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Ruling on Ministers: What the Supreme Court said & didn't say

January 23, 2012

Teachers as Ministers
By Barran Liebman,
Oregon law firm

The U.S. Supreme Court in Hosanna-Tabor Evangelical Lutheran Church and School v. EEOC, held that the “ministerial exception” bars a school teacher from bringing employment discrimination claims against her religious employer. The Court’s ruling clearly grants religious institutions the freedom to employ (and terminate) employees who act as ministers of their faith. Yet the Court’s decision does not clearly delineate how a religious organization (or their employees) determines who is and who is not a “minister.”

The “ministerial exception” allows religious organizations—under the Establishment and Free Exercise Clauses of the First Amendment—the religious freedom from government interference (e.g., employment discrimination laws) to determine who to employ to perform their religious work. Traditionally, the exception has been applied to allow religious organizations the discretion to discriminate in hiring ministers, rabbis, priests, and other religious leaders of their choice. The significance of the Hosanna-Tabor decision is that the exception may also encompass positions in religious schools that require formal religious training and/or instructing students about religious matters.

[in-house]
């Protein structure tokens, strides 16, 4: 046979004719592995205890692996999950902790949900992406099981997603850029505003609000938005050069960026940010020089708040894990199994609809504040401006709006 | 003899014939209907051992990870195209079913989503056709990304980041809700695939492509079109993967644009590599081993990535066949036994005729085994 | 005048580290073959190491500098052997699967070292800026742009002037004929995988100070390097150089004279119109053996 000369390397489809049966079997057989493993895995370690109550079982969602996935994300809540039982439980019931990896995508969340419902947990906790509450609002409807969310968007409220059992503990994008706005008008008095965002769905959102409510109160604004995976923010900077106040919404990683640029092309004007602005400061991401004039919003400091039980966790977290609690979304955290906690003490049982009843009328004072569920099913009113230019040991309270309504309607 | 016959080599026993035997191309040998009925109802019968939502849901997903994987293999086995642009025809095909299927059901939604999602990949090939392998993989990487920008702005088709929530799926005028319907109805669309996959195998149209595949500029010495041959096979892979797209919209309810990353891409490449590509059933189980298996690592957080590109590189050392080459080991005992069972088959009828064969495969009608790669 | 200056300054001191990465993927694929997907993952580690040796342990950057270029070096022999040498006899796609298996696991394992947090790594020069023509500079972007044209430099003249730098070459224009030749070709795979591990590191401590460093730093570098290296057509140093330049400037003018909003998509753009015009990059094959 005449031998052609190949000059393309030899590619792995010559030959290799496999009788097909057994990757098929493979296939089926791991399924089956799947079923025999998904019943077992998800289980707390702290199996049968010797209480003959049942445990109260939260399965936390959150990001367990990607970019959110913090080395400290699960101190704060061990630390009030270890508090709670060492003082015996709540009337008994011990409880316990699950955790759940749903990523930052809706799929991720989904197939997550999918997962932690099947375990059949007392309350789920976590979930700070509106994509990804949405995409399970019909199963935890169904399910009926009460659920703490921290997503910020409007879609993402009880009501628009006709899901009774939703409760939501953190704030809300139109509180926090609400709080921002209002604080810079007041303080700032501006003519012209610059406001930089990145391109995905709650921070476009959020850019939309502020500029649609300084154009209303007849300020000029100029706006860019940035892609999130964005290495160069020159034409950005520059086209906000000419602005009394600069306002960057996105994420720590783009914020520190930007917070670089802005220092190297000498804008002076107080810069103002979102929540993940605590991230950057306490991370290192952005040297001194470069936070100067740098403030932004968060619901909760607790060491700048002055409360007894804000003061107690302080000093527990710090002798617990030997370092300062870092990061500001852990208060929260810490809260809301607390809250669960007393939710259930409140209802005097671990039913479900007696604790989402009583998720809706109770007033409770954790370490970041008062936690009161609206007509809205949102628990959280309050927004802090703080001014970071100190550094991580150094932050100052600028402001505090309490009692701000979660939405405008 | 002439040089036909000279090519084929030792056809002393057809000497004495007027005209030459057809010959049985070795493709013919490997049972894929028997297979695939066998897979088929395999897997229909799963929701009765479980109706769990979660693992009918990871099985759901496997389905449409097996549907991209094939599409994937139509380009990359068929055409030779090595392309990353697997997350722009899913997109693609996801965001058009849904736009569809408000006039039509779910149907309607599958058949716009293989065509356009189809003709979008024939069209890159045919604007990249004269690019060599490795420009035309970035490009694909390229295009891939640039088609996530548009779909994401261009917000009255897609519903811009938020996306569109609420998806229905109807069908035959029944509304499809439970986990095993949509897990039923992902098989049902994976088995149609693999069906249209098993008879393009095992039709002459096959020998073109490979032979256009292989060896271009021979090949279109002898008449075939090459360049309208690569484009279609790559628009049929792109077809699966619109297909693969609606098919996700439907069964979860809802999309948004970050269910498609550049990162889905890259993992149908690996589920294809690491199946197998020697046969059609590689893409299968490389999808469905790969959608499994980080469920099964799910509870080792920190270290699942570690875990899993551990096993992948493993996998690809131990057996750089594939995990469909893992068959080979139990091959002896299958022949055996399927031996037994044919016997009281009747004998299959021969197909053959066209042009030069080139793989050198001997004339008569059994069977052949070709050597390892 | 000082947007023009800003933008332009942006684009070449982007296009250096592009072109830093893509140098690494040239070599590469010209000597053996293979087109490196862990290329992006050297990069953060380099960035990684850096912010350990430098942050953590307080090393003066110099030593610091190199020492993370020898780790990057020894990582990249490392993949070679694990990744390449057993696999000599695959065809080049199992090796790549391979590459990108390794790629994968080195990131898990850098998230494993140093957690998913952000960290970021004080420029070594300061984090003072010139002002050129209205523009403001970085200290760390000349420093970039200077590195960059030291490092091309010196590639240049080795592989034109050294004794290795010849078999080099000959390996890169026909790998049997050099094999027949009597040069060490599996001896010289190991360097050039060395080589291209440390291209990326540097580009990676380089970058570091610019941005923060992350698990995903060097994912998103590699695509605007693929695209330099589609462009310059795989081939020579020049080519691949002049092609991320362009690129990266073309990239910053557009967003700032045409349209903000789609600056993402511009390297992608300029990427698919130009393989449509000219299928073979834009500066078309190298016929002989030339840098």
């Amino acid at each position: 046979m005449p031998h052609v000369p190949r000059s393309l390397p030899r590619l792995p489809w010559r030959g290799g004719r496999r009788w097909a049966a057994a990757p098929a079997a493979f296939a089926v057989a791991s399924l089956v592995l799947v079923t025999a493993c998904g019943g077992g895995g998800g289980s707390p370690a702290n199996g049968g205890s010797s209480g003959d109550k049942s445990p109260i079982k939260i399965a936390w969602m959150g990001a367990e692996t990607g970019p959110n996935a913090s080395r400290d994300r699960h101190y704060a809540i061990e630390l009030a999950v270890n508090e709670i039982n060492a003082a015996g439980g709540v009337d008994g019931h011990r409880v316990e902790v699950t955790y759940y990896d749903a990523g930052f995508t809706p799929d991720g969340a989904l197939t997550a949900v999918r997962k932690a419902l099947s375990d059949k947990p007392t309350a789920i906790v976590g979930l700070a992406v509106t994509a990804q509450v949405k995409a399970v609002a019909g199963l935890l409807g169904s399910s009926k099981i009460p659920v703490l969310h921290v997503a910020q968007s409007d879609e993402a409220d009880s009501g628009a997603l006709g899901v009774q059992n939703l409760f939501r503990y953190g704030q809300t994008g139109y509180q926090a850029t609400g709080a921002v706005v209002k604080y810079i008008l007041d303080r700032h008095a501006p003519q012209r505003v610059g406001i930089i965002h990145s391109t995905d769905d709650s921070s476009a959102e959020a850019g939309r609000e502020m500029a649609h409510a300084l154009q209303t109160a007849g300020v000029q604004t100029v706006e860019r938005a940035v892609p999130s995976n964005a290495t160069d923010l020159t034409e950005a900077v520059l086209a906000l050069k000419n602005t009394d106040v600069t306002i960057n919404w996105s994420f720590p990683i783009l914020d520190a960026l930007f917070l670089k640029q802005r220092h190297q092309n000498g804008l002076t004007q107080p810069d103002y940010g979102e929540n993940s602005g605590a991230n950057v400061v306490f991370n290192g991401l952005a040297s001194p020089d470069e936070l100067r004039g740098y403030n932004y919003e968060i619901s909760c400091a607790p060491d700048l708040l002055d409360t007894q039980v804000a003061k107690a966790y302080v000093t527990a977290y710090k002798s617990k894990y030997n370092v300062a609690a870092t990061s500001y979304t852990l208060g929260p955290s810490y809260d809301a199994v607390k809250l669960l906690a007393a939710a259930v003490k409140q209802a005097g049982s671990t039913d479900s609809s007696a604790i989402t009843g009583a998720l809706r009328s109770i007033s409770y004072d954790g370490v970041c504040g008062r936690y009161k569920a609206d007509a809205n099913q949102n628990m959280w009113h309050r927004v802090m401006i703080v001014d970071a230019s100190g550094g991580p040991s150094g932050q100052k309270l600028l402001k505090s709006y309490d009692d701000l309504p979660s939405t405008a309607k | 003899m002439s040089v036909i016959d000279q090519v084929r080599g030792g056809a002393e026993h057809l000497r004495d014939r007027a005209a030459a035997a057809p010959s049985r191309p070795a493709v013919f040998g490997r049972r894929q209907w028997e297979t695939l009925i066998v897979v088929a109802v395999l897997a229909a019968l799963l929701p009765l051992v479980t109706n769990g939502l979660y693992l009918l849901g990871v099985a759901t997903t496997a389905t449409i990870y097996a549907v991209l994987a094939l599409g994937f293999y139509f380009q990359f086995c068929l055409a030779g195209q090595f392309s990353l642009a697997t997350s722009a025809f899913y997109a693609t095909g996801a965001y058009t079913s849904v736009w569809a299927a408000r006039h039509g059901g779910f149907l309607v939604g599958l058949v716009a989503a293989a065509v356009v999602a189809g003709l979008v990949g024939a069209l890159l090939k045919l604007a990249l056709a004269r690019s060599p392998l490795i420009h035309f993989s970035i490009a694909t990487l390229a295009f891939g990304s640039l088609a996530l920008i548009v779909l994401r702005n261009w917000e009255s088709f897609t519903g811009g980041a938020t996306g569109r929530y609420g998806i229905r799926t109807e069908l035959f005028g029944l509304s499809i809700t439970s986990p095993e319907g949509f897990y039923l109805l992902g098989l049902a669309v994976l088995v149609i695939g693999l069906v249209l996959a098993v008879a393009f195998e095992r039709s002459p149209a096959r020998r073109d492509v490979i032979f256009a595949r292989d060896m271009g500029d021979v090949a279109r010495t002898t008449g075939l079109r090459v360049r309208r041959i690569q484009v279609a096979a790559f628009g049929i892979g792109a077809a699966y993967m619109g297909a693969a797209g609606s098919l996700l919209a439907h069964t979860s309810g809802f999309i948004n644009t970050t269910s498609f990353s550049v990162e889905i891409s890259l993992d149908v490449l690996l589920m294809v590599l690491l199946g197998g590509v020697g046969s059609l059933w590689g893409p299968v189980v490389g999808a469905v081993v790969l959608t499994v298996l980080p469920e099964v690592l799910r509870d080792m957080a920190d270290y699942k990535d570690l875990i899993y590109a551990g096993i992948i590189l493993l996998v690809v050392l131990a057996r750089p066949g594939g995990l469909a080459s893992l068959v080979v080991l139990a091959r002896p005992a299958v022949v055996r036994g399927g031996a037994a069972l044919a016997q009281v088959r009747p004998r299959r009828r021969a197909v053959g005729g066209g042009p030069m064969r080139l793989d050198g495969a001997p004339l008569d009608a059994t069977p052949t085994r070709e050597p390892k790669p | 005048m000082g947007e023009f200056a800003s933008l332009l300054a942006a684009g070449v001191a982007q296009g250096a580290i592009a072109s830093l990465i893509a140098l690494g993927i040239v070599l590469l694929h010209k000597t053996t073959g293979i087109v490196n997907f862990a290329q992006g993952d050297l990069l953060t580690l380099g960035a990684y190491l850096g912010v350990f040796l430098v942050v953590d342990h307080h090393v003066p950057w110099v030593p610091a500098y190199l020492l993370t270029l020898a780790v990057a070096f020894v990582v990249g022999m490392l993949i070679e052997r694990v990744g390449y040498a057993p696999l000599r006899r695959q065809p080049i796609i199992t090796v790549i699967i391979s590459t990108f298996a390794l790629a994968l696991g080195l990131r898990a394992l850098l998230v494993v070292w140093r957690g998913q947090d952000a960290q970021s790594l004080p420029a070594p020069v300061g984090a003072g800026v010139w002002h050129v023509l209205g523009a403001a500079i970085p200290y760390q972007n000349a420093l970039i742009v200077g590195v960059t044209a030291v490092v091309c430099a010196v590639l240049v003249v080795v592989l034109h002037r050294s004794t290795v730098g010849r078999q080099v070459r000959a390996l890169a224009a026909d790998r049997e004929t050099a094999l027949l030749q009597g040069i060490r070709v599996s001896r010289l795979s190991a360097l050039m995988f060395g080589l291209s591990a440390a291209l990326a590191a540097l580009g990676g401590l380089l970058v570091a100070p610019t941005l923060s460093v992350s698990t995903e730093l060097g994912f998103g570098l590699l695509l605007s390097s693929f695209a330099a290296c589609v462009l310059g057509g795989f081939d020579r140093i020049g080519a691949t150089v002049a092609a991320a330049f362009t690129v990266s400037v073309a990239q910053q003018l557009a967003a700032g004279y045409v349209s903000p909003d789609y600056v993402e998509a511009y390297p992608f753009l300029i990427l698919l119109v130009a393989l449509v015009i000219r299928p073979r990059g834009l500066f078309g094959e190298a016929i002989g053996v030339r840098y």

In the Hosanna-Tabor case, the EEOC brought suit on behalf of Cheryl Perich, who was a “called” teacher (as opposed to a “lay” teacher) at a school in Redford, Michigan. Ms. Perich spent the vast majority of her time teaching secular subjects (math, language arts, social studies, science, gym, art, and music). She also taught a religion class four days a week, led the students in prayer and devotional exercises everyday, attended a weekly school-wide chapel service, and led the chapel service about twice a year. Significantly, however, even though her religious duties consumed only 45 minutes of each workday, she had completed religious training and the school considered her a “commissioned minister.” The school said that she was terminated because she violated religious doctrine in threatening to bring a lawsuit against the school (under the Americans with Disabilities Act) rather than trying to resolve the dispute within the church. The EEOC took up the case on her behalf.

Although the question of precisely what positions are or will be included in the ministerial exception remains unanswered, in the Opinion of the Court, Justice Roberts relied on the fact that the church and school held Ms. Perich out as a minister, issued her a diploma of vocation, and required her to undergo a significant degree of religious training, followed by a formal process of commissioning. In a concurring opinion, Justice Thomas wrote that the very question of who the exception includes is itself religious in nature. In another concurring opinion, Justice Alito wrote that the exception should apply to “any ‘employee’ who leads a religious organization, conducts worship services or important religious ceremonies or rituals, or serves as a messenger or teacher of its faith.”

If your organization is a religious-focused or -affiliated organization, you may consider evaluating positions to determine whether the ministerial exception may cover those positions.

By Barran Liebman,
Oregon law firm

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